Lisa told us that the first two parts of the Story Spine—Once upon a time… and Every day…— are the platform. Many improv beginners feel compelled to start with something dramatic or unexpected. Lisa explained that this doesn’t work because you can only generate drama when the audience has a baseline from which drama can spring. You need to establish a platform before something new—what in improv is called the tilt—happens. Beginning a scene being pelted with oranges is confusing. Waking up tired on a lumpy mattress with your longtime girlfriend Suzy, entering IKEA to shop for a new bed, and then being pelted with oranges has potential.

Which reminds me (the platform, not the orange pelting) of the second question I use in a Personal Introspective

What is the current situation?

The second question I ask during a closing conference personal introspective is What is the current situation? I used to think this question was the easiest of the five questions to answer. Now I’m not so sure.

Just like in improv, it’s tempting to decide I need dramatic change, and then rush into listing ideas for reshaping your life. The unfortunate reality is that you can’t really figure out where you want to go until you know where you currently are.

Knowing where you are doesn’t just mean the facts of your situation:

  • I have a job with no prospects of career advancement.
  • Our customers are complaining about the amount of time they have to wait on hold.
  • Being responsible for all the logistics of our events exhausts me.

though these are important. It also involves noticing how you feel about these facts, because our biggest blind spots are usually those that are just too painful or embarrassing to notice.

  • I feel angry doing the same dead-end job day after day. 
  • If I can’t satisfy every customer, I feel inadequate.
  • I feel selfish if I delegate and take some downtime for myself.

Working on teasing out the feelings behind the facts usually pays rich dividends.

Don’t rush

So don’t be in too much of a hurry to sink your teeth into the juicy possibilities of change in your life. Work on knowing where you are. Be sure to spend enough time figuring out the current situation. Especially the feelings that are driving your desire for change. That will make the tilt, when it comes, all the sweeter.

Expressing Our Feelings In Public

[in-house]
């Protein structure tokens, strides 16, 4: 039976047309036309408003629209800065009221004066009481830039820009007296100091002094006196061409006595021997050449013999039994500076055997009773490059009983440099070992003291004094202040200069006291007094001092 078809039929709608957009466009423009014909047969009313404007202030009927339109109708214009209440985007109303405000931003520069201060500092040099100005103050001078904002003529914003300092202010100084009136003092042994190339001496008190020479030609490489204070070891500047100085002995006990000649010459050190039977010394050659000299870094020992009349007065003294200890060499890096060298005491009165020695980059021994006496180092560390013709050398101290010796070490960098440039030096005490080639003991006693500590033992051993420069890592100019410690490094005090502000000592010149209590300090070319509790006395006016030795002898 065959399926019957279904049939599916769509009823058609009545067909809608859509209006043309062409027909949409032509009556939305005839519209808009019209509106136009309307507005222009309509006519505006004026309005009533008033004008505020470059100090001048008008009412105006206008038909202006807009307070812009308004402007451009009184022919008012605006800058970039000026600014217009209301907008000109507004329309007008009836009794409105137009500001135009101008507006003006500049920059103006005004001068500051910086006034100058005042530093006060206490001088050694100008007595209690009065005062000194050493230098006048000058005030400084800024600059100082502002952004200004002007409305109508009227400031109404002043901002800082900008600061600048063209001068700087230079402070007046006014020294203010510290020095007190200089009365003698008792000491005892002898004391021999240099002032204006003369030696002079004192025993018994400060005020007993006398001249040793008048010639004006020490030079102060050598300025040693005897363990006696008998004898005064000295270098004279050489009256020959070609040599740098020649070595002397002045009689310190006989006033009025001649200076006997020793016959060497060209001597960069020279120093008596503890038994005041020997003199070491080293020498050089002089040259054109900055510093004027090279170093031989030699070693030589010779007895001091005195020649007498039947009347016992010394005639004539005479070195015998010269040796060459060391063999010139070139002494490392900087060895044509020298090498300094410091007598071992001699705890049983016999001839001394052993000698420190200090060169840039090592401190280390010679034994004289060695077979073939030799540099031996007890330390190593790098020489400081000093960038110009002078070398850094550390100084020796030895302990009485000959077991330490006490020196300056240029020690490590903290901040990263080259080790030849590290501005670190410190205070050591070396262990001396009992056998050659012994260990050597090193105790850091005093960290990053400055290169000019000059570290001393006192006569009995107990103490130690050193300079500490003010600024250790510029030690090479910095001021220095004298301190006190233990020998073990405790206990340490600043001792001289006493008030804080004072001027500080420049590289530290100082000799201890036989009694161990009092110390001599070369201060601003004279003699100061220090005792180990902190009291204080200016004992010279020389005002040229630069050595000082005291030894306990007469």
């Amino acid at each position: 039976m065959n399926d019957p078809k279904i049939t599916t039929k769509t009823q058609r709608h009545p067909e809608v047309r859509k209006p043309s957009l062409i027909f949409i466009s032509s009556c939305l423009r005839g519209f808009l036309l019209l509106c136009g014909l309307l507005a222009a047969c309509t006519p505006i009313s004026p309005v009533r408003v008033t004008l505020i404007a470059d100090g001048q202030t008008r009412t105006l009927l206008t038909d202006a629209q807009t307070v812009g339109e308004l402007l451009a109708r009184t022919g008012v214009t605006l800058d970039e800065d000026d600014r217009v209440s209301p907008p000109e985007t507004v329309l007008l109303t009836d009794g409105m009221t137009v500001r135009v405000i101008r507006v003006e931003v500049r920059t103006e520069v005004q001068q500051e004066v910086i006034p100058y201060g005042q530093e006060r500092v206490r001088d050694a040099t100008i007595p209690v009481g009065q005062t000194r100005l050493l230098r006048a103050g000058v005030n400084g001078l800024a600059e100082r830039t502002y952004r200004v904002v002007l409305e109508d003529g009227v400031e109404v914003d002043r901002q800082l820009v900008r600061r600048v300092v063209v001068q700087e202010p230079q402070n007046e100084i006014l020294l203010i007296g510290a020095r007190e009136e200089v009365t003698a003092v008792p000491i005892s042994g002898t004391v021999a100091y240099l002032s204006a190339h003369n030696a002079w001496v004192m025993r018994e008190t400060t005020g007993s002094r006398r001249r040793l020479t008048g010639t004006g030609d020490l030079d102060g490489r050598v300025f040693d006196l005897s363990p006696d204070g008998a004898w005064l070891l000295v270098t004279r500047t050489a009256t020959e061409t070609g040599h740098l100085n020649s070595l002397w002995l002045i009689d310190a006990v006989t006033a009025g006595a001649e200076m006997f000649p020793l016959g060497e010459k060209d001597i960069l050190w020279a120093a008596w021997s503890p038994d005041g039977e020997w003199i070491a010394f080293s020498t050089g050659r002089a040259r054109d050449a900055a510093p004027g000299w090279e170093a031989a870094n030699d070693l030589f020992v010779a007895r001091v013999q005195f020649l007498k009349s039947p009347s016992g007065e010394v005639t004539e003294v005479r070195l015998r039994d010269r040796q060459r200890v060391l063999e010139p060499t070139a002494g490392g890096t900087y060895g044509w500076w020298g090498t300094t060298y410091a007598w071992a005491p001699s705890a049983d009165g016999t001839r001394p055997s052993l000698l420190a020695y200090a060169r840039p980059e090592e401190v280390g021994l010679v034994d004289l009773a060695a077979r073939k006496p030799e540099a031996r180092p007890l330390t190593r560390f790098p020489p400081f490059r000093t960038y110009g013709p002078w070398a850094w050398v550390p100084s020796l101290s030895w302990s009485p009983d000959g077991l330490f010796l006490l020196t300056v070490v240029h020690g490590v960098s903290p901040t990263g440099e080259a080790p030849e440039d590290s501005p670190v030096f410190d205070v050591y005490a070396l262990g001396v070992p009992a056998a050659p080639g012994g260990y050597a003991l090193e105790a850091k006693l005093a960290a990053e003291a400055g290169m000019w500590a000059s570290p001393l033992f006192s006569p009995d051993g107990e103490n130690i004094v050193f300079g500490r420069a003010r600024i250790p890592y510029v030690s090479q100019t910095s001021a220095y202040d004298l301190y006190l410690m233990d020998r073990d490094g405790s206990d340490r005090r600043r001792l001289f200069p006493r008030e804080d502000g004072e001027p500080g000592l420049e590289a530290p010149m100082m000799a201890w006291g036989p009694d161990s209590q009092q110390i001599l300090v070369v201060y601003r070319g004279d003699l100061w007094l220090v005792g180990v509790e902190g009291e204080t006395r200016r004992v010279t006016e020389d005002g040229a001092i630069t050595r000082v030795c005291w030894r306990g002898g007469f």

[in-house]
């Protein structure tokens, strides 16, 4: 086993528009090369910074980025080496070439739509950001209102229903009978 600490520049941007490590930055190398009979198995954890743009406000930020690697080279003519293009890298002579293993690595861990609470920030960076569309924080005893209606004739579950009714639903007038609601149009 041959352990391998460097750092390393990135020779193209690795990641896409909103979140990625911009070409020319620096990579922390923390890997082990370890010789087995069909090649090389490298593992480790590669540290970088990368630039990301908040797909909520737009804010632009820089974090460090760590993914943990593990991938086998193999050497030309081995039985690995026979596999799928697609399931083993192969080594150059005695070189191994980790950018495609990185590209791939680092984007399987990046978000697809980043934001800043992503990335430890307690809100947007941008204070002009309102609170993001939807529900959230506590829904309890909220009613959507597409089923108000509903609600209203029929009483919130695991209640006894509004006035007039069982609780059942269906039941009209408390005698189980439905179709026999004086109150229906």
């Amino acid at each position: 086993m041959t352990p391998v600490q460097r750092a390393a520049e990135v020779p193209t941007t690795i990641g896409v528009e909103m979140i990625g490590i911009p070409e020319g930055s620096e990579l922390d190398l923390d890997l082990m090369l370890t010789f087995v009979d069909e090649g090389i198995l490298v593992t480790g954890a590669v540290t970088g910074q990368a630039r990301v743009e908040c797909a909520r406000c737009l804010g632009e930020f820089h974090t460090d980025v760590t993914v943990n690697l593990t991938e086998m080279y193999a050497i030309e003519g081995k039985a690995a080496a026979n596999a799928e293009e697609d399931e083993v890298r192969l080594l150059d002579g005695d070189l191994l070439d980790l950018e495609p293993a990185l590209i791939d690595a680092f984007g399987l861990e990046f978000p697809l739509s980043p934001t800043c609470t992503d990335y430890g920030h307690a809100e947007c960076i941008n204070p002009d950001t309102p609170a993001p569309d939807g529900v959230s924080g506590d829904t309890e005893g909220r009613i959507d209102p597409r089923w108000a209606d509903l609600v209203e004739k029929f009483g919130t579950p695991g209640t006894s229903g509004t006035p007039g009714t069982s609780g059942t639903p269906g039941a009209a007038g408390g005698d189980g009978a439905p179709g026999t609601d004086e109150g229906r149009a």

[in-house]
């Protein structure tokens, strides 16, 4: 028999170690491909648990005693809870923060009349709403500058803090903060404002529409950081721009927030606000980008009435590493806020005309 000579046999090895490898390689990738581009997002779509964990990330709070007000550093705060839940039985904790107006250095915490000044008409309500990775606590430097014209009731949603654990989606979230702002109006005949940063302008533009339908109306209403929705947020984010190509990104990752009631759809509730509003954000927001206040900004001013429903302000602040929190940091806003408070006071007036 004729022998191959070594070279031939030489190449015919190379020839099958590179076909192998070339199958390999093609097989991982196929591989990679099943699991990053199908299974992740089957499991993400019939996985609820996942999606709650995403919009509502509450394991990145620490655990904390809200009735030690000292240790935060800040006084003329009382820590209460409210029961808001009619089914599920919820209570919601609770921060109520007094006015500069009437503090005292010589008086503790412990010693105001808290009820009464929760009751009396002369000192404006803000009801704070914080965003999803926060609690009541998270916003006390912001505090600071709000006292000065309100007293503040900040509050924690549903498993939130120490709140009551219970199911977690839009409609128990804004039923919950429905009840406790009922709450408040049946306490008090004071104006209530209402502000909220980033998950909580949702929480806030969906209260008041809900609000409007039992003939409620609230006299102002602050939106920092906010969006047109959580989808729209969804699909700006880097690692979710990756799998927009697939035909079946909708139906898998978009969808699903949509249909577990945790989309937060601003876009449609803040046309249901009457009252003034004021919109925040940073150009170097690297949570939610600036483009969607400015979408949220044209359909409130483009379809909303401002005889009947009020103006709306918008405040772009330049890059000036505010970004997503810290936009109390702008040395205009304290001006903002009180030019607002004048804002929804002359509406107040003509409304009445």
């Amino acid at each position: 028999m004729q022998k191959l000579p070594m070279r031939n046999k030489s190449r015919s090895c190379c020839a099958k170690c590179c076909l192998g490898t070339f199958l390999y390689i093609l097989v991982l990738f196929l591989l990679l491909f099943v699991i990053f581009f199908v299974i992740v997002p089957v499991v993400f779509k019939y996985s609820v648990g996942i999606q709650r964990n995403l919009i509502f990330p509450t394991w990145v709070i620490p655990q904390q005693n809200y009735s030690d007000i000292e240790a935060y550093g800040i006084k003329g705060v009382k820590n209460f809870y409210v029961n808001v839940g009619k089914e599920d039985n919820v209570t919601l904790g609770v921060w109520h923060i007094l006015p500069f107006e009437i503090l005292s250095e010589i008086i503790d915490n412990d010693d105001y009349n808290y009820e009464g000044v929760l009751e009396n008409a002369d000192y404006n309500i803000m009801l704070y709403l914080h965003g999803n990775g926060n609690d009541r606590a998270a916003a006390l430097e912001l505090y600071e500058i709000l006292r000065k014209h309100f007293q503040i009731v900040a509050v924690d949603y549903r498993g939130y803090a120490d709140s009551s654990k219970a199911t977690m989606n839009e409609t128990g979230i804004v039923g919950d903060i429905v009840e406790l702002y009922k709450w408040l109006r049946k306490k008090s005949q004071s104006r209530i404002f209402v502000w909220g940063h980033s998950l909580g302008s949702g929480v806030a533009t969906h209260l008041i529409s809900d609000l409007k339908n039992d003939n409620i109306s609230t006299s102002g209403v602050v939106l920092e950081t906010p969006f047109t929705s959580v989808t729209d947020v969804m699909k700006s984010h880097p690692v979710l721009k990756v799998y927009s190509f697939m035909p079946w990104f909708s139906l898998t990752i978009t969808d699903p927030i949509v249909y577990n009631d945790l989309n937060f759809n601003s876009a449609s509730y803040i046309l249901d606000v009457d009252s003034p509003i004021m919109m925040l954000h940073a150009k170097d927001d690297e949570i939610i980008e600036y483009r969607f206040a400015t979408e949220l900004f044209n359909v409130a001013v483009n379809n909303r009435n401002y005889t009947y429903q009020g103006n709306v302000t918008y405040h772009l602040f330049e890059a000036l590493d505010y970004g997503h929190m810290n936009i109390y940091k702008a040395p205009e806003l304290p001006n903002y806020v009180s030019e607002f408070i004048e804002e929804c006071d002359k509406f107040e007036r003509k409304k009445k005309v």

A play, like a straight line, is the shortest path from emotion to emotion
—George Pierce Baker

Of course it’s O.K. to express your feelings at weddings and funerals. But when was the last time you heard someone talk about his or her feelings at a conference? When was the last time you did?

Last weekend I went to “Raising Our Voices”, a local theater gala by children, youth, and adults with disabilities. I got goose bumps and a little teary. And I finally figured out why this invariably happens when I watch kids theater.

Expressing Our Feelings
You see, when I was growing up my education emphasized thinking. Learning important facts and concepts and being able to apply them to solve problems led to high marks on tests. Getting the right answers, preferably quicker than anyone else, got me listed at the top of the graded class roster, displayed publicly on the school notice board twice a semester.

By contrast, time for understanding or expressing my feelings simply wasn’t allocated on the educational agenda. The only kinds of grading that occurred as a consequence of my emotions were the dramatic reprisals taken when I infrequently misbehaved. All of us in school had feelings, of course, and they greatly affected how and what we did. But we were never encouraged to talk about or explore them. It was repeatedly implied that being near the bottom of the class list would be shameful, without ever giving us any insight as to what shame was!

Over the years I’ve learned to be more in touch with my emotions. And so, when I see kids in a play, encouraged to display joy, anger, fear, guilt, shame, grief and all the subtle variants of these basic human emotions, I’m taken back to my youth, and the little child in me both rejoices and aches for what I missed out on: the childhood opportunity to express and share integral aspects of who we are that were part of the human psyche long before the development of analytical thought.

A wise therapist friend of mine once told me that he believes when you feel that ache of simultaneous joy and pain, healing is going on.

I think it’s important for conferences to offer a safe environment for attendees to share feelings that may come up during the event. Conferences That Work are designed to do this. The safety comes from agreed ground rules that explicitly give participants the right to speak their truth while promising privacy for anything that’s said.

I don’t want to give the impression that Conferences That Work are full of emoting attendees who rush to share their deepest feelings with anyone they can buttonhole. Far from it. I think I’ve seen more joy and passion at our sessions than at most other events I’ve attended, but, by and large, sharing about emotional issues doesn’t happen often.

But when feelings do surface, for example when people talk about difficulties they’re having in their workplace or their uncertainties surrounding a potential career or job change, I feel happy that our event supports and encourages them to do so. And from the feedback I’ve received, I know it’s important and empowering for the attendees who have the courage to express how they feel.

Have you felt safe to express your feelings at a conference? Do you think it’s appropriate and/or important to be able to do so? Under what circumstances? And what factors make it safer or harder for such sharing to occur?